Consuming or eating?
Pat Thomas - 02 March 2012
In her talk this morning Ann Pettifor talked a great deal about how we define ourselves.
If we define ourselves simply as consumers is it any wonder that we have a food system that is based on consumption – of land, of chemicals of resources, and of money that could be invested in change?
She used the recent example of Tesco’s disastrous experience in South Korea where citizen pressure has been used to enact legislation and regulation that prevents big supermarkets from establishing themselves without the consent of the community.
If a supermarket is deemed a threat to local shops and local livelihood, it’s not going to get built. Tesco has thrown its toys out of the pram over this, accusing the South Korean government of being a ‘watermelon government' – green on the outside and red on the inside. Well, every PR gaff helps...to reveal what really goes on inside the heads of supermarket supremos.
The South Korean legislation is an example of citizen pressure on the government in action. If we want a world where sustainable food and farming are given the ascendency we desire, then we need to stop thinking of food as something we consume, or as an anonymous commodity to be traded.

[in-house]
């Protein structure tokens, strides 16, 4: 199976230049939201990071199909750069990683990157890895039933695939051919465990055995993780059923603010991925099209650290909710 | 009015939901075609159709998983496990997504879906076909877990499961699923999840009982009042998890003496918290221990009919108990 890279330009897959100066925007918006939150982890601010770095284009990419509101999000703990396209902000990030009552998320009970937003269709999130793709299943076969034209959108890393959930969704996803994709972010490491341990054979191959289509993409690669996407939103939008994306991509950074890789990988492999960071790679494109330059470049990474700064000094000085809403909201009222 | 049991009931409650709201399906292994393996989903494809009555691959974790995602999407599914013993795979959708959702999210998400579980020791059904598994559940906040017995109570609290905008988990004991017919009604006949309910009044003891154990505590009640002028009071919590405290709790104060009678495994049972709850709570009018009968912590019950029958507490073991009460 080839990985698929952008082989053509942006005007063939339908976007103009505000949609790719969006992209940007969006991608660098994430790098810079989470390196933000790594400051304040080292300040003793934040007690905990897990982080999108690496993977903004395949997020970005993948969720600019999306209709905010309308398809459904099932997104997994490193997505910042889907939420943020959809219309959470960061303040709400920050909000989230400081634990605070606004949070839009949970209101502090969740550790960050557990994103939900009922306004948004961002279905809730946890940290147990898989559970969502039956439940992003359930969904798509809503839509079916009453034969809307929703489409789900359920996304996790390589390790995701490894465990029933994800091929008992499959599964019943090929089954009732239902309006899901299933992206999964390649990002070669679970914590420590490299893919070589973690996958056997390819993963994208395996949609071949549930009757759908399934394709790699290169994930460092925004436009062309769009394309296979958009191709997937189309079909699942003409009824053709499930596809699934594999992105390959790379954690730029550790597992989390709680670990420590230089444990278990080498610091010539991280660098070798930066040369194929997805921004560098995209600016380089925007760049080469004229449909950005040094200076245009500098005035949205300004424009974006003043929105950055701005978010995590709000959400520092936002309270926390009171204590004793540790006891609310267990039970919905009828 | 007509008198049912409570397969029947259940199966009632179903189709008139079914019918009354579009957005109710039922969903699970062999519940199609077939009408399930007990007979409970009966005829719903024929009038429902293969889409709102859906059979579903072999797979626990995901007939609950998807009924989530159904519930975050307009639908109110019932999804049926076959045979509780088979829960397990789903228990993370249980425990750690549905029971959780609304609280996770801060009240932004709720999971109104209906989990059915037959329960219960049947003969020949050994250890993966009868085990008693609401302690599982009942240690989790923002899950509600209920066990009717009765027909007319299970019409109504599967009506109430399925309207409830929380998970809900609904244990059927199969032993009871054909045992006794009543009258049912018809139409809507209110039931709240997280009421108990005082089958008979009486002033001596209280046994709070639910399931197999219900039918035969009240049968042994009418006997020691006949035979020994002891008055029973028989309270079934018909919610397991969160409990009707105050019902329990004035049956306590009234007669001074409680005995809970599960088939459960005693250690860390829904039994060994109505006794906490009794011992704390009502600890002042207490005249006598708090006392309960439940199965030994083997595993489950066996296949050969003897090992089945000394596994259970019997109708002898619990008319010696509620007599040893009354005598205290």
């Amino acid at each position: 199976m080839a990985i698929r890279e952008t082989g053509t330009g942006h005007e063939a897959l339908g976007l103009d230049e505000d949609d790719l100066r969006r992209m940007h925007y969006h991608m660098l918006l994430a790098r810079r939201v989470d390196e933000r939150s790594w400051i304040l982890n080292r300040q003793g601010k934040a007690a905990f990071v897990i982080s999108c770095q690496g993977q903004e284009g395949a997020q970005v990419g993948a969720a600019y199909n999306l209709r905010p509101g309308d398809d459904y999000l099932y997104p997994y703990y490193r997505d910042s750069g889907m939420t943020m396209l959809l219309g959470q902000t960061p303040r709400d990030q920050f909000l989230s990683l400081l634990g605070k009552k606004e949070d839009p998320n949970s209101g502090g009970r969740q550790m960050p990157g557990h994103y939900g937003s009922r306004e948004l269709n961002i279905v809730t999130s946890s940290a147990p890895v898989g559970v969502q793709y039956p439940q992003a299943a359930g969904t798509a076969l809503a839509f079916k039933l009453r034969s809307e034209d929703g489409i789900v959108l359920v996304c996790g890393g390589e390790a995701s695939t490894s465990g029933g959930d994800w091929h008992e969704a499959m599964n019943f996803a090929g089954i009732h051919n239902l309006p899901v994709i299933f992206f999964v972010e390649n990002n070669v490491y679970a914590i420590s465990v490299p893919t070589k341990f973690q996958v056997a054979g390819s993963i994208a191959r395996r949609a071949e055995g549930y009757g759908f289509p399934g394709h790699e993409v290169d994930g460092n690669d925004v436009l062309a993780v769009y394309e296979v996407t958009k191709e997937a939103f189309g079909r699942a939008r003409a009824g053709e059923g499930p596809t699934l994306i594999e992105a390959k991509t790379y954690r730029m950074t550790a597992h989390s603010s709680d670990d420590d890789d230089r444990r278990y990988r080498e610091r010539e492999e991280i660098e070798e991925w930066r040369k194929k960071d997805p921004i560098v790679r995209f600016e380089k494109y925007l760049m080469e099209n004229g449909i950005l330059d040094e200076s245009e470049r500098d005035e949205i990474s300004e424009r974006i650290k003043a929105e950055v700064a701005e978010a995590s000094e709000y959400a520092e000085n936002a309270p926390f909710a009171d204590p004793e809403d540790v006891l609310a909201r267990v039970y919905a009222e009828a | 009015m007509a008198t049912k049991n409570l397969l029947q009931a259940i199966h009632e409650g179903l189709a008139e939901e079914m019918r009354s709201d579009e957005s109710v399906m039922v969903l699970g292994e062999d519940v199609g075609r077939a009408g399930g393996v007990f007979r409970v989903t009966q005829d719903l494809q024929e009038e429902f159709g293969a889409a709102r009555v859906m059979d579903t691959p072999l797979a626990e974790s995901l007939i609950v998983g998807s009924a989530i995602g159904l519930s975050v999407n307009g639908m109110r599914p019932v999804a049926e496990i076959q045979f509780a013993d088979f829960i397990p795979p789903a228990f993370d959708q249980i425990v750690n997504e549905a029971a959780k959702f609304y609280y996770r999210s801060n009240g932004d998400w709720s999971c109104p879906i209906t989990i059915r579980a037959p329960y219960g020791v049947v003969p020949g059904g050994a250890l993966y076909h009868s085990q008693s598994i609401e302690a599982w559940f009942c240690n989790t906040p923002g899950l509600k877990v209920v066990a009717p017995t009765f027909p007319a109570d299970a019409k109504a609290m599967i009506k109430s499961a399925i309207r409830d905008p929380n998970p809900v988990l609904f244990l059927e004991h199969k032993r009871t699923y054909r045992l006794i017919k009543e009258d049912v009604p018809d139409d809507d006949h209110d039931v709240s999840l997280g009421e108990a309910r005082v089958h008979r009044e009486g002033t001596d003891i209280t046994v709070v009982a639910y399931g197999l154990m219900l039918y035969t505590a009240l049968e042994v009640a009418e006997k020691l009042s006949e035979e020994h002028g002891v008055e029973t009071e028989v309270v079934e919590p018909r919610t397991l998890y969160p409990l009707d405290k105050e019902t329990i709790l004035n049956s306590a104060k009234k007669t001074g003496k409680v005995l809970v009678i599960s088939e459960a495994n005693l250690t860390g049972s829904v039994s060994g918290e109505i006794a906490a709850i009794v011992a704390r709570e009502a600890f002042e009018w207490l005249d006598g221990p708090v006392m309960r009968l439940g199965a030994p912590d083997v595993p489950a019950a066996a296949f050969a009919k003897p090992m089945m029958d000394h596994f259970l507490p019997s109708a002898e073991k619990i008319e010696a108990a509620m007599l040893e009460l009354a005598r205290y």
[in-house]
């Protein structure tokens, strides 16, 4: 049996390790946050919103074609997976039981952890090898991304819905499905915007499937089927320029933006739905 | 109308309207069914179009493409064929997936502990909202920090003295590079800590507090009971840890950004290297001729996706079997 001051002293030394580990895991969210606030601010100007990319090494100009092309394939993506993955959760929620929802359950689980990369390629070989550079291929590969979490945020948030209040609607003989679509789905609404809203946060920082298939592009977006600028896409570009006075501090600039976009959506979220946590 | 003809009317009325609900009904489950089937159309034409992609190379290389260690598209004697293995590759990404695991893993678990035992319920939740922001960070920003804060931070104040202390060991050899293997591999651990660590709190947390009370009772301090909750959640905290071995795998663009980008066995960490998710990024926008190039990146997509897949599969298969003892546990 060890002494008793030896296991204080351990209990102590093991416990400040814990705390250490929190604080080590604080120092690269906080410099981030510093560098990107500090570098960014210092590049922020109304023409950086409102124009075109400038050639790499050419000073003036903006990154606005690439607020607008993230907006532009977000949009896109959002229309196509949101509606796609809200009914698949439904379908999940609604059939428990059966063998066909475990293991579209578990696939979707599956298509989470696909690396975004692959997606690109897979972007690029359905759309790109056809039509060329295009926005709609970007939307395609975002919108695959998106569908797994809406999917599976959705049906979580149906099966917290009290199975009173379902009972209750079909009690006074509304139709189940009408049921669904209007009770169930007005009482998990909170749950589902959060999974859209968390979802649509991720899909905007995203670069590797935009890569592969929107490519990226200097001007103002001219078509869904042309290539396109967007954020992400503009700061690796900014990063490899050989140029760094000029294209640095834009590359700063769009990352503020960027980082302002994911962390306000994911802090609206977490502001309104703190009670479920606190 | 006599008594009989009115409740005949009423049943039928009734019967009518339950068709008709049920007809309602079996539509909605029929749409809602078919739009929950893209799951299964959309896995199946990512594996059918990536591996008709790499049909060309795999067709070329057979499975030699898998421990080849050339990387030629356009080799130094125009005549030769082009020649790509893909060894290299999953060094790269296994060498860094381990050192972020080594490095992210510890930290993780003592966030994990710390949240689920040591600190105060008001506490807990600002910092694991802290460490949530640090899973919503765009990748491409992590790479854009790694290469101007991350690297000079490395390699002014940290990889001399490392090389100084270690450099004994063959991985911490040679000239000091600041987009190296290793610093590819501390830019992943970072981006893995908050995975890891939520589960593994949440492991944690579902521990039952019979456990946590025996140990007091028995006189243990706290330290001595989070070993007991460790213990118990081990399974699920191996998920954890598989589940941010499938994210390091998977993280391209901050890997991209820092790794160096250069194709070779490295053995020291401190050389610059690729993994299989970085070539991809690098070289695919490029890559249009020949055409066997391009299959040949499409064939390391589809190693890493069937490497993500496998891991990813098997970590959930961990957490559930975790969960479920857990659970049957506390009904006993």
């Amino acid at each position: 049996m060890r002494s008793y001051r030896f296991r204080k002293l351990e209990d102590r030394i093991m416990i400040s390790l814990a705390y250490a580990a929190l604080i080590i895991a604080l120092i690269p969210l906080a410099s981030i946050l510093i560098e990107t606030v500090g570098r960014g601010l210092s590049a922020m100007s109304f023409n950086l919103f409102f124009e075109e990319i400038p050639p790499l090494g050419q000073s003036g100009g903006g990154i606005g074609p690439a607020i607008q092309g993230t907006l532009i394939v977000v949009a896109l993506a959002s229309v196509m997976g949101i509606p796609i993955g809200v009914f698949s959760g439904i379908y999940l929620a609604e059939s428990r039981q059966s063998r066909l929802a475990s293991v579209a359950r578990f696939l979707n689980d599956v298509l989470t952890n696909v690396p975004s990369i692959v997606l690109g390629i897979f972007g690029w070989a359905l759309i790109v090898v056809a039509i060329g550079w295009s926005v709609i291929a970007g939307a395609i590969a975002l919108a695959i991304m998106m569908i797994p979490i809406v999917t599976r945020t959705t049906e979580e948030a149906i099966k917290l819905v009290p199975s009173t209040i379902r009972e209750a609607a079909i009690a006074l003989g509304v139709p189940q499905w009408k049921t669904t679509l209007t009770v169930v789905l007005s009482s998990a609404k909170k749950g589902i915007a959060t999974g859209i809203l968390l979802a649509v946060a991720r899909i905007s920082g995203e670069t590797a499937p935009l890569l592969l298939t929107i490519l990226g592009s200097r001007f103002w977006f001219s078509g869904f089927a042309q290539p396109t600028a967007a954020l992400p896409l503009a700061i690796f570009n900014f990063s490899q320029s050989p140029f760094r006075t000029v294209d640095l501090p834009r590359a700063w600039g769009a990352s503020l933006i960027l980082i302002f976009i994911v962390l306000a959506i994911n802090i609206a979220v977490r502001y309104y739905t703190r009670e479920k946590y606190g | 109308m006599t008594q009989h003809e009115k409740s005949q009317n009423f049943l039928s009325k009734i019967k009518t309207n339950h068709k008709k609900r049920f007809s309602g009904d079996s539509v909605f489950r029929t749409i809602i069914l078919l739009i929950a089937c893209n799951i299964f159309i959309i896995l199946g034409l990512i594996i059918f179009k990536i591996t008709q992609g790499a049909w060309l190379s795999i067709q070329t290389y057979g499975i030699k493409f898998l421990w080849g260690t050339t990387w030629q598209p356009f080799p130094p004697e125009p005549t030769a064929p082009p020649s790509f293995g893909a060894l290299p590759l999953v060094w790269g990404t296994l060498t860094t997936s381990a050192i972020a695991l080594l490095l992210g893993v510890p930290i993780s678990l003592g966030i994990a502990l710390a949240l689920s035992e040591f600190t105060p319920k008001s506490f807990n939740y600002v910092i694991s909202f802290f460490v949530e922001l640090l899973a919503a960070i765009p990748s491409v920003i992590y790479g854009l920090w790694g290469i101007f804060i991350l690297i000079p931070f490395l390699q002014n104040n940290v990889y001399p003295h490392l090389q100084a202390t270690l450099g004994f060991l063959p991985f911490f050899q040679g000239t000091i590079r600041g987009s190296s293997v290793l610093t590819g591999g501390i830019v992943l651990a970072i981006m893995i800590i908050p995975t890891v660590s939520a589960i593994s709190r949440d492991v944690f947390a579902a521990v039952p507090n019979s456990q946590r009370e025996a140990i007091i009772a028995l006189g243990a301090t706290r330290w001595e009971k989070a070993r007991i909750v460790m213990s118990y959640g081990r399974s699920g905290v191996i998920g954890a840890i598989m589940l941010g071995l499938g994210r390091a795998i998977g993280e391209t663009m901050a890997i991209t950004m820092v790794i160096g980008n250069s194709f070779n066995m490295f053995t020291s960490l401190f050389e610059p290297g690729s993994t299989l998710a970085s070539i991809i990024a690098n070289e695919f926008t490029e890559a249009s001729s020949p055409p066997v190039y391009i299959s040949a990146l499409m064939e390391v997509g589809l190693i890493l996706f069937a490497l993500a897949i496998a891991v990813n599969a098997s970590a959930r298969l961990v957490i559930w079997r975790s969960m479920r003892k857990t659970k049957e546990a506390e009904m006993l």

Food is something we all need – something we all have in common. The desire for a food system that feeds us all can unite us in ways that go beyond cooking programmes and media foodery pseudery.
It could perhaps could go some way to addressing pesticide campaigner Georgina Downs' concern, voiced during question time, that we keep electing governments wedded to a big business as usual model. Defining ourselves as citizens could well lead to us finally electing a government that is pro-people, pro-food and pro-sustainbility.